Decided: May 15, 1951.
COMFORT SPRING CORP., A CORPORATION, PLAINTIFF-RESPONDENT,
BROOKS EQUIPMENT CORPORATION, A CORPORATION, DEFENDANT-APPELLANT
The opinion of the court was delivered by Freund, J.s.c.
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The defendant appeals from an order dismissing the fourth count of its counterclaim. The suit was brought by the plaintiff to recover damages for defendant's failure to deliver a machine which it had agreed to construct in accordance with specifications, terms and conditions contained in a written order. The complaint alleged that the plaintiff was bi-weekly to pay the defendant's labor and material costs in the construction of the machine, with an agreed maximum of $9,000; that the plaintiff had paid $8,122.11 on account thereof; but that the defendant failed to make delivery within the stipulated time. The defendant's answer denied default and set up a counterclaim in four counts.
The fourth count alleges that the defendant was induced to enter into the contract and expended large sums of money in experimental work in reliance upon the false and fraudulent promise of the plaintiff that 24 additional machines would be ordered, and that by reason of plaintiff's failure to
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perform, the defendant suffered damages. The salient portion of the count reads as follows:
"1. The written agreement set forth in the complaint of the plaintiff was obtained by the plaintiff by fraud and misrepresentation in that plaintiff falsely represented to the defendant that the plaintiff desired and intended to obtain and accept the Pilot machine set forth for the use in plaintiff's manufacturing establishment and after actual cost of manufacture of same had been ascertained to contract for the manufacture of upwards of 24 similar machines, whereas the plaintiff's true intent and purpose was to induce the defendant to engage in extensive and costly experimental and developmental work for the sole use and benefit of the plaintiff.
2. Defendant relied upon the aforesaid false representations, believed them to be true and was induced to execute and deliver the written agreement and did engage in extensive experimental and developmental work at great expense to the defendant, to wit, the sum of approximately $30,000.00."
On the motion to dismiss, the plaintiff argued that the representations set out in the counterclaim constituted a mere promise to perform an act in the future, and therefore was not actionable; while the defendant urged that plaintiff's representation that it would purchase 24 additional machines induced the defendant to enter into the contract, and, being false, is actionable. The court concluded that the count failed to set forth a valid claim and dismissed it.
The established rule of law is that a representation, to form the basis of an action for deceit, must relate to some past or existent fact -- it cannot ordinarily be predicated on representations involving things to be done in the future. Byard v. Holmes , 34 N.J.L. 296 (Sup. Ct. 1870); Lembeck v. Gerken , 86 N.J.L. 111 (Sup. Ct. 1914); Halpern v. Cafarelli , 98 N.J.L. 77 (Sup. Ct. 1922); Anderson v. Modica , 4 N.J. 383 (1950). A representation of an intention as existing may, if false, avoid a contract induced thereby, because a misrepresentation as to the state of a man's mind is a misstatement of fact. The distinction is whether the representation of an intention is in fact a mere promise collateral to the contract or an affirmation of a present state of mind. In the former, there is no fraud because there is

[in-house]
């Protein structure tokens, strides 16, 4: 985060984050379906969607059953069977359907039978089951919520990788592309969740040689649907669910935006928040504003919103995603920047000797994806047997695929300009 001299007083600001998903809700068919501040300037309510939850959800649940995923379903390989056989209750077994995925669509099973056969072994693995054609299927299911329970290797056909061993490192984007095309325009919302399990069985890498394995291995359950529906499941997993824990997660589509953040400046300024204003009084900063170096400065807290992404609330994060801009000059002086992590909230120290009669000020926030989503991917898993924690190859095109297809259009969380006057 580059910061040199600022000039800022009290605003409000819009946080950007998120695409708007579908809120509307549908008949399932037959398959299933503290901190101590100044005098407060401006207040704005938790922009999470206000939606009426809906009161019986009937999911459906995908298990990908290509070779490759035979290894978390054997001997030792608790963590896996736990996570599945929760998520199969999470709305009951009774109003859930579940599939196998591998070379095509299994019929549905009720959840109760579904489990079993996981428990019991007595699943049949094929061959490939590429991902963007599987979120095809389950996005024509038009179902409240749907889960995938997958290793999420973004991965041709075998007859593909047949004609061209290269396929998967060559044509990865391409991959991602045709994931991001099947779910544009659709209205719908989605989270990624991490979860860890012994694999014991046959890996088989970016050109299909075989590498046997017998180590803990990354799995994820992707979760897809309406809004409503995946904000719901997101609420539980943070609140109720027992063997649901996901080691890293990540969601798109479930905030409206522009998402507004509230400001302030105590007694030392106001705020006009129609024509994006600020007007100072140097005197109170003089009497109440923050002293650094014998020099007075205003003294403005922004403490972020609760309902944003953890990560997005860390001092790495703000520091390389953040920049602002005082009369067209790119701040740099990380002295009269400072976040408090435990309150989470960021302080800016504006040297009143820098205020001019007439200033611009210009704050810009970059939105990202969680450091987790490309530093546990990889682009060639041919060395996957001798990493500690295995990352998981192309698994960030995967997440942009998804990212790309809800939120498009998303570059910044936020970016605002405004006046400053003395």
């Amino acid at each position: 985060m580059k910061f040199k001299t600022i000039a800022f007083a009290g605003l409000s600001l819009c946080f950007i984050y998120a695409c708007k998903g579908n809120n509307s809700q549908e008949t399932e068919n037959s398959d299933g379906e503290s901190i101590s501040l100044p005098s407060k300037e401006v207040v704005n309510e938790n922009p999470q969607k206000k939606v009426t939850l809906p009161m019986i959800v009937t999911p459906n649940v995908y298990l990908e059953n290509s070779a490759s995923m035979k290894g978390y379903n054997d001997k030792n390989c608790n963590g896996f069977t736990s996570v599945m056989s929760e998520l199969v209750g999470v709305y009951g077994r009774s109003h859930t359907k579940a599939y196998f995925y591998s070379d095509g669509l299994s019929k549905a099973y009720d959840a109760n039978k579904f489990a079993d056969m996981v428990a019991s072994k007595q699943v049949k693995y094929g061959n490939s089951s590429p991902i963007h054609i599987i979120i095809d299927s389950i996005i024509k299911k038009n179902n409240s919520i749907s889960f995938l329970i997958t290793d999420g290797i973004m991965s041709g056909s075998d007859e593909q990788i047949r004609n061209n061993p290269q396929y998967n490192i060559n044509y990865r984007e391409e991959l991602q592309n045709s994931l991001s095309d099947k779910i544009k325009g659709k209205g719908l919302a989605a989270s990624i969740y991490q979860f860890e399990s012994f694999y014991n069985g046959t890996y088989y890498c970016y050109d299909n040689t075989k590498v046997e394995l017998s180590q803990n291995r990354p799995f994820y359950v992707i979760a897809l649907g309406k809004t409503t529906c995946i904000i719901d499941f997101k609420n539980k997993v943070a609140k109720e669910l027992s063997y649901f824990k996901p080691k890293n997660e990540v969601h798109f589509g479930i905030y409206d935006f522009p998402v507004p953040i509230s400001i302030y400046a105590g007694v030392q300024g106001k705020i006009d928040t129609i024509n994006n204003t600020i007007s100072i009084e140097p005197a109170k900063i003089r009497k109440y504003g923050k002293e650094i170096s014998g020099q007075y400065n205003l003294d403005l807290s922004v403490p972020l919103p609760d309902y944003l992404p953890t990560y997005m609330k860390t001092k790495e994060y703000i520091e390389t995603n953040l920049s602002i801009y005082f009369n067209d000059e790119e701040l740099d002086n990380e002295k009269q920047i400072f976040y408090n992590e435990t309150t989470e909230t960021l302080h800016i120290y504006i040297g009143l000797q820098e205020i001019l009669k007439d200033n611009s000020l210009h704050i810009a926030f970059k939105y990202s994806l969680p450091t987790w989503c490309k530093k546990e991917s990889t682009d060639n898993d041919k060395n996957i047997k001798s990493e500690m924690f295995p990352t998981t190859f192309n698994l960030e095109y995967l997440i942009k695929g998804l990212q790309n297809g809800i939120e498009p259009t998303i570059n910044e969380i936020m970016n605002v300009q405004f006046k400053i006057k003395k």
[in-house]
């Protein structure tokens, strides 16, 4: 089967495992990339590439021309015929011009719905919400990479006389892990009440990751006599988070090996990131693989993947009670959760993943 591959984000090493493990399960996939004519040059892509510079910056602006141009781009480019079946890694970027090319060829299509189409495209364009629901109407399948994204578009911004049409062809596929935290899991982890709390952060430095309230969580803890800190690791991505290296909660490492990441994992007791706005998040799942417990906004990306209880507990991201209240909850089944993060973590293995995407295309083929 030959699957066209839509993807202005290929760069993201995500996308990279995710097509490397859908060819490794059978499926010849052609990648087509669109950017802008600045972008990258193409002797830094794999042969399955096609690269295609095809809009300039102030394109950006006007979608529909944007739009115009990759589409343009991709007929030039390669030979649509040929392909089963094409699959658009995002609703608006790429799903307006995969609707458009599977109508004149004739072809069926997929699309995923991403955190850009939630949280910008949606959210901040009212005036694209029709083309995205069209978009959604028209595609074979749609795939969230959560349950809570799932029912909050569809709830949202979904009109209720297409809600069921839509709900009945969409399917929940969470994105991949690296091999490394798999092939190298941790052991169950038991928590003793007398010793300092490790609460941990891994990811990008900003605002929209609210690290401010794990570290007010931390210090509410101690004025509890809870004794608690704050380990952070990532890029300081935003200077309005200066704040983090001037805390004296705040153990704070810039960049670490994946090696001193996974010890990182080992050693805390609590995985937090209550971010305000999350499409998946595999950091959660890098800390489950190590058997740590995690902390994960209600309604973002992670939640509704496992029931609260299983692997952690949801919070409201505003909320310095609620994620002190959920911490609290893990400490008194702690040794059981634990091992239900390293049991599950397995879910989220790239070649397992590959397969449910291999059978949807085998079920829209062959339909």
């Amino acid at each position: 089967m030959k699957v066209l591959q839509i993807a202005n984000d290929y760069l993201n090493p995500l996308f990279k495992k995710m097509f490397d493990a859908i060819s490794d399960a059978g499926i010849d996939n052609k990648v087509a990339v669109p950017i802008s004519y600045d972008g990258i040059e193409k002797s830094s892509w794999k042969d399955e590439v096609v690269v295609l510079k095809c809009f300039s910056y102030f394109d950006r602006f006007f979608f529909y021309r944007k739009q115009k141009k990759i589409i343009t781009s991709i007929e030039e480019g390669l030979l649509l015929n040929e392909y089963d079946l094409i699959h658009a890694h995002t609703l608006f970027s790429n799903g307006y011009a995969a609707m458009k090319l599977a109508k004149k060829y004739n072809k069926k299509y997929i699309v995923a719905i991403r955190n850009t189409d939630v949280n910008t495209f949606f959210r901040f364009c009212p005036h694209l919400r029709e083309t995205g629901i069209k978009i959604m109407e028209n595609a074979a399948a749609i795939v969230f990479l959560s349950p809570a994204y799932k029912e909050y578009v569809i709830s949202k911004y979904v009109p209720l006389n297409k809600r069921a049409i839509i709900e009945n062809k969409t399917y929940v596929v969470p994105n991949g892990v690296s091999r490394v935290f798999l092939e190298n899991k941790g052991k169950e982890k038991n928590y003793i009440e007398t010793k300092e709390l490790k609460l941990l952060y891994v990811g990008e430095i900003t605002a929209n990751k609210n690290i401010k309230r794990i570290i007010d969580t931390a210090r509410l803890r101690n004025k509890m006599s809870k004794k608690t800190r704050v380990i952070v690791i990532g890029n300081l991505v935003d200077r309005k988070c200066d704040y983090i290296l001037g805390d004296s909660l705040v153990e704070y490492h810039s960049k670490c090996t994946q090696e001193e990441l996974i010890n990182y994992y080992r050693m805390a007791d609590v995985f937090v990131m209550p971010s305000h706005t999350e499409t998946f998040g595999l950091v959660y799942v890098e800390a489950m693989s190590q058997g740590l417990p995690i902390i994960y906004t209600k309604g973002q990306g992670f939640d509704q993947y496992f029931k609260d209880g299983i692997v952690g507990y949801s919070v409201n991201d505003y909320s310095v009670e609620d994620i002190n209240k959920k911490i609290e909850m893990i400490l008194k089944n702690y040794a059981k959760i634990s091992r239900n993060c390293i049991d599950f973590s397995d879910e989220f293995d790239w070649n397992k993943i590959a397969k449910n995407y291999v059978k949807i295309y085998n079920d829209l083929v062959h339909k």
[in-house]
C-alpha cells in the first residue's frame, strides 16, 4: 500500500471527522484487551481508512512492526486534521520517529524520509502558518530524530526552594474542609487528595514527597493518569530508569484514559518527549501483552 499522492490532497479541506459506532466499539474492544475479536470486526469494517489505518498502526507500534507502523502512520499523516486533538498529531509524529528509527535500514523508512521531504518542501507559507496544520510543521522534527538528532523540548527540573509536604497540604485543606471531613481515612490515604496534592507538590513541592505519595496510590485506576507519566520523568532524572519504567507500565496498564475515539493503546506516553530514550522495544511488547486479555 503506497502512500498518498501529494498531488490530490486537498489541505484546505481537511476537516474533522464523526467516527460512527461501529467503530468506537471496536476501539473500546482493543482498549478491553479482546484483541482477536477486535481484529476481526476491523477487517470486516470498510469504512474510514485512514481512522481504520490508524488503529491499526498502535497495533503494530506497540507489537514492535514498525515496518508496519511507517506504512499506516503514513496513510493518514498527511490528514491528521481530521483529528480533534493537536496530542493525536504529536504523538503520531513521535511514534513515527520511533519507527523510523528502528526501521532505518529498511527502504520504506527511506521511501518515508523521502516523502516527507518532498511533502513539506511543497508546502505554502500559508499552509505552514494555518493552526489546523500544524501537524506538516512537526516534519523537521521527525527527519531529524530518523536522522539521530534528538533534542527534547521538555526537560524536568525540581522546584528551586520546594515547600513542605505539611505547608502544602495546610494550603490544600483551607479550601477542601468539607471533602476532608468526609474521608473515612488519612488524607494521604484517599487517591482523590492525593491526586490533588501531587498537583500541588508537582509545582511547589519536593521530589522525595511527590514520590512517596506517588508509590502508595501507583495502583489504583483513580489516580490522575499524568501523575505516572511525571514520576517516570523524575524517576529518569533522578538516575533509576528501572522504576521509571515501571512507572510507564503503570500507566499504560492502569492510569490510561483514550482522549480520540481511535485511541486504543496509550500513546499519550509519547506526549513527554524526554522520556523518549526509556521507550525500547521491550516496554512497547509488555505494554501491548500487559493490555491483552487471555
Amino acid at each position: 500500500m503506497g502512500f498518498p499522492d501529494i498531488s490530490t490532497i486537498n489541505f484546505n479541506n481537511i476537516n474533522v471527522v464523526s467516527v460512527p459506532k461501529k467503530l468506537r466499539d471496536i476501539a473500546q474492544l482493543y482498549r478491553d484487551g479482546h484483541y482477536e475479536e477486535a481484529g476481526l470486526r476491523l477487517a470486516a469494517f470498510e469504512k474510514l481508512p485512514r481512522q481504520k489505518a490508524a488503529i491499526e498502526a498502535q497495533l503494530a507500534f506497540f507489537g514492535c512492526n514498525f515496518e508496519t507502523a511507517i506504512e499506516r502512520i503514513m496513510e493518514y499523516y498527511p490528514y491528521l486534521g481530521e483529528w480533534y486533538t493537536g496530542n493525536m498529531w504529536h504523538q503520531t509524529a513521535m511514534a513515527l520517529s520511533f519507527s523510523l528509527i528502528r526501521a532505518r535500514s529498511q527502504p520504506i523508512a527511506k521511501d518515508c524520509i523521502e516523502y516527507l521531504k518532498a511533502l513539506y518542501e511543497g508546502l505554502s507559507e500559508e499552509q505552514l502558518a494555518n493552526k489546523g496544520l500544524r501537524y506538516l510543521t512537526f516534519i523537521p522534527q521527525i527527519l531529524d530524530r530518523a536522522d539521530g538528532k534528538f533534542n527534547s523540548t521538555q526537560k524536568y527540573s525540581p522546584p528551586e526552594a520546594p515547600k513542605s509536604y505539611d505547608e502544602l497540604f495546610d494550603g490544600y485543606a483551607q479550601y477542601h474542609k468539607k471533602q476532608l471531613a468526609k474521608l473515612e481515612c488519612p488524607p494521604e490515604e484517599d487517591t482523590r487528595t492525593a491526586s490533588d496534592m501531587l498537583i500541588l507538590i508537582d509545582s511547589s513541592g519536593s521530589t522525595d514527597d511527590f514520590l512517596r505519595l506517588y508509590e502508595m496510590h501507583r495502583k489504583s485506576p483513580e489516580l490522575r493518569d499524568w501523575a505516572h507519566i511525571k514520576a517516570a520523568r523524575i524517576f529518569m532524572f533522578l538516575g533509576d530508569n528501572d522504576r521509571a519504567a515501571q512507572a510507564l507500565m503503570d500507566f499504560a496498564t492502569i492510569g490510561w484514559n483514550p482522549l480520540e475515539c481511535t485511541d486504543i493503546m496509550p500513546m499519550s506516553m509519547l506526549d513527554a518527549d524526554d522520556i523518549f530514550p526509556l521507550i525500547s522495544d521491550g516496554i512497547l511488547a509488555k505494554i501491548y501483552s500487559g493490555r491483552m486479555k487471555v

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no misrepresentation of an existing fact. "There must be a misstatement of an existing fact; but the state of a man's mind is as much a fact as the state of his digestion. It is true that it is very difficult to prove what the state of a man's mind at a particular time is, but if it can be ascertained it is as much a fact as anything else." Edgington v. Fitzmaurice, L.R. , 29 C.D. 483, 55 L.J. Ch. 650 (1885); Roberts v. James , 83 N.J.L. 492 (E. & A. 1912); Gordon v. Schellhorn , 95 N.J. Eq. 563 (Ch. 1924); Zuckerman v. Geller , 103 N.J. Eq. 145 (Ch. 1928); Park Gasoline Co. v. Crusius , 10 N.J. Misc. 147 (Sup. Ct. 1932).
Tested by the foregoing rules, it seems clear from the allegations of the counterclaim that the representation was a mere promise collateral to the contract and did not amount to an affirmation of a present state of mind. The counterclaim alleges that "plaintiff falsely represented to the defendant that the plaintiff desired and intended * * * after actual cost of manufacture of same had been ascertained, to contract for the manufacture of upwards of 24 similar machines * * *." When the contract was made, there was no present intention to purchase 24 machines; it was dependent upon ascertainment of the actual cost of manufacture. This was necessarily left to future determination, for assuredly the cost could not be fixed until the initial contract had been performed. Accordingly, the representation was a mere collateral promise of future action.
The order is affirmed.